Las Vegas Raiders 2023 Fantasy Football Sleepers, Breakouts & Busts

It’s almost August, so it’s high time we turn our attention to fantasy football sleepers, breakouts, and busts for every NFL team. The ADP is per 4for4’s ADP data. We round out the AFC with a look at the AFC West’s four teams. Will Jimmy Garoppolo play a game for the Raiders or quit to be a professional Las Vegas playboy? Will Josh Jacobs? Does Mark Davis get uncomfortable with how handsome Jimmy Garoppolo is?  We answer none of those questions, and more, with the Las Vegas Raiders’ sleeper, breakout and bust!

Sleeper: Brandon Bolden, Running Back (No ADP Data)

Now, hear me out. Josh Jacobs is on a franchise tag, a tag that he doesn’t want to play on, not even in the slightest. The latest reports are that the Raiders & Jacobs are too far apart to strike a deal before the franchise tag multi-year deal deadline. He could sign his franchise tag at any point, but if he doesn’t, then the Raiders really only have one running back on the roster who has done anything in the NFL: 2022 free agent acquisition Brandon Bolden. White was supposed to be the guy that kept Josh Jacobs on the sidelines if you believed the Chicken Littles that were suppressing Jacobs’ value for no real reason last year. In the end, he finished with 17 carries for 66 yards. That doesn’t sound like a lot, but if Jacobs really holds out in 2023, then he and Zamir White tied with the most carries from returning players in 2023.

The reason I like Bolden over White is his 2021 campaign, where he flashed usefulness in the Bill Belichick system that Josh McDaniels runs, but not through carries. Brandon Bolden ended 2021 with as many targets as Dalvin Cook, and more than Joe Mixon. Should he get run with the Raiders in 2023 as a part of a Jacobs-replacement-by-committee, he is an extremely cheap PPR option.

Breakout: Michael Mayer, Tight End (TE28, Pick 197 Overall)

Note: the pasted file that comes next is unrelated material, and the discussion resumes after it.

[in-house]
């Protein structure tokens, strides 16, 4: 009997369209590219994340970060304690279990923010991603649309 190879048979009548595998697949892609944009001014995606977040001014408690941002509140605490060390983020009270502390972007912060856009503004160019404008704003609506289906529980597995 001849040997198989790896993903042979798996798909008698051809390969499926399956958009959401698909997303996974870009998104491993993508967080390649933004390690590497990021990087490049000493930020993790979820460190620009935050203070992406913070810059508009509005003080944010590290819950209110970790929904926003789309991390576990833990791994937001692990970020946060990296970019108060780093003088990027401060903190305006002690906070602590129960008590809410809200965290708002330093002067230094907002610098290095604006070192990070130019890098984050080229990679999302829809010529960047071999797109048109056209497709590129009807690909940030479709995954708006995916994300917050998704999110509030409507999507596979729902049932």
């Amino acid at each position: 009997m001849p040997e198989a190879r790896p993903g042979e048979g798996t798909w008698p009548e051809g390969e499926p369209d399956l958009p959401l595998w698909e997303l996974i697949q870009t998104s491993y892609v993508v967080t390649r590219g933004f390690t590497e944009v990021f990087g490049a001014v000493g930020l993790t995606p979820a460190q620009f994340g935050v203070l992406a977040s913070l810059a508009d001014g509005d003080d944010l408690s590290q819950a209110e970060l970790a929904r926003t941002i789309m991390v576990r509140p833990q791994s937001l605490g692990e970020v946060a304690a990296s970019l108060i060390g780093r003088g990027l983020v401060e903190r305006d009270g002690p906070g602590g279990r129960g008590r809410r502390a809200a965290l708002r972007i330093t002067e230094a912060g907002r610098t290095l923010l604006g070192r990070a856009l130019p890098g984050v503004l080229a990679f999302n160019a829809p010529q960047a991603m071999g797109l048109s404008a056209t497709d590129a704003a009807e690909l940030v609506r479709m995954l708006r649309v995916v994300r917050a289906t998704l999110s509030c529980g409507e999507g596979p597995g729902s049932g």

Now, this is an incredibly deep sleeper, and that’s mostly because of my own biases. I just don’t trust rookie tight ends, and if you haven’t heard of Michael Mayer, I don’t blame you: he’s a rookie tight end. Rookie tight ends haven’t really fared well, and I have been one of the most vocal opponents to taking them in your fantasy football drafts. I want to be clear here, with Mayer: you do not need to take him in your standard 12-team, 15-round draft.

But, Mayer is a great talent. He’s a great blocker, as well as an impeccable pass catcher and yards-after-catch force. The easy current NFL comparison for him is George Kittle, but he isn’t as sudden or fluid as Kittle, who is special in both those areas and the reason why he’s so good. He is just slightly more lumbering, which isn’t a slight on Mayer at all, it just makes him less of a George Kittle than a lot of people want to say.  The Raiders (and Jimmy Garoppolo) love to use the tight end, with Darren Waller garnering 7.6 targets per game with the Raiders since his breakout campaign.

And yes, Mayer absolutely belongs in the George Kittle & Darren Waller discussion with regard to his overall talent level.

Bust: Jakobi Meyers, Wide Receiver (WR46, Pick 114 Overall)

Sorry, but there isn’t really a path forward to Jakobi Meyers as a viable fantasy football asset in the 2023 season. So much of Meyers’ value came through his high target volume (6.7 targets per game the last three seasons) and not through what he did with the ball. He finished last year as WR29 in fantasy points per game, but nothing about his per-target stats indicates that he will translate that to Las Vegas, where he will likely be the #3 target, at best, on most plays. He had exactly one advanced stat inside the top 20 last season: his 2.19 yards per route run ranked 19th. Everything else in the top-20 was a QB stat (target quality) or a usage stat (top-20 in slot snaps). There’s zero reason to draft Meyers in 2023. The upside is a poor man’s version of his 2023 campaign, so WR45 or so.

About Jeff Krisko

You can follow me on twitter, @jeffkrisko for the same lukewarm takes you read here.

View all posts by Jeff Krisko →

Leave a Reply